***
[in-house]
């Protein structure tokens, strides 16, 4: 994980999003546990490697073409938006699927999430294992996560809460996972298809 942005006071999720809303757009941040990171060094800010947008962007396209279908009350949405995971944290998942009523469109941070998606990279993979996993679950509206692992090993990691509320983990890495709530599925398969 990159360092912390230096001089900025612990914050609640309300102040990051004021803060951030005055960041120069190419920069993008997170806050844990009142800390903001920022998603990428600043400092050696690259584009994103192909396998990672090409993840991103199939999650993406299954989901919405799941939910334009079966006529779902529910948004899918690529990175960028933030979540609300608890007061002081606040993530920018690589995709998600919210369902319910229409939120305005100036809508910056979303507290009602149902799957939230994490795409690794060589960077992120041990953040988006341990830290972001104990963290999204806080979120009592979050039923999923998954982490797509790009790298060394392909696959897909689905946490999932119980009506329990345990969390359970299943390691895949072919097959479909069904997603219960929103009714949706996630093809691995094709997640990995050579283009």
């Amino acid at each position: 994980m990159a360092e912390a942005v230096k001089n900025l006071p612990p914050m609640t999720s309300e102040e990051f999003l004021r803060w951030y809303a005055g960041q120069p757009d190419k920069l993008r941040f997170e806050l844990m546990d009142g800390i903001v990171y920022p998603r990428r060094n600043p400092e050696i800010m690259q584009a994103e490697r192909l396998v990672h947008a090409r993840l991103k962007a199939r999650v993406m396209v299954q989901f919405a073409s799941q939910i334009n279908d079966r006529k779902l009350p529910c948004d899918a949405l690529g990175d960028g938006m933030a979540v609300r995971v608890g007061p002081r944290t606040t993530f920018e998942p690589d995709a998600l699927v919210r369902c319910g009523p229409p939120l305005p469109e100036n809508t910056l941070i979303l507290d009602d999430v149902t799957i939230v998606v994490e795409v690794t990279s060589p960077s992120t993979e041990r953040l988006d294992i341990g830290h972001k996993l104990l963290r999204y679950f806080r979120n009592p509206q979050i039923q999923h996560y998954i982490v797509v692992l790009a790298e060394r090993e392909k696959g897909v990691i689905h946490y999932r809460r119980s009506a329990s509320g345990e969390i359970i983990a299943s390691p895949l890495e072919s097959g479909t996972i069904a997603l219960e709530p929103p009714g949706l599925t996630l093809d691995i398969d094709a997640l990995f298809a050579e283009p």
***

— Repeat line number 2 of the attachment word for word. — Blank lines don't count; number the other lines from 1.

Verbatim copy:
């Protein structure tokens, strides 16, 4: 994980999003546990490697073409938006699927999430294992996560809460996972298809 942005006071999720809303757009941040990171060094800010947008962007396209279908009350949405995971944290998942009523469109941070998606990279993979996993679950509206692992090993990691509320983990890495709530599925398969 990159360092912390230096001089900025612990914050609640309300102040990051004021803060951030005055960041120069190419920069993008997170806050844990009142800390903001920022998603990428600043400092050696690259584009994103192909396998990672090409993840991103199939999650993406299954989901919405799941939910334009079966006529779902529910948004899918690529990175960028933030979540609300608890007061002081606040993530920018690589995709998600919210369902319910229409939120305005100036809508910056979303507290009602149902799957939230994490795409690794060589960077992120041990953040988006341990830290972001104990963290999204806080979120009592979050039923999923998954982490797509790009790298060394392909696959897909689905946490999932119980009506329990345990969390359970299943390691895949072919097959479909069904997603219960929103009714949706996630093809691995094709997640990995050579283009």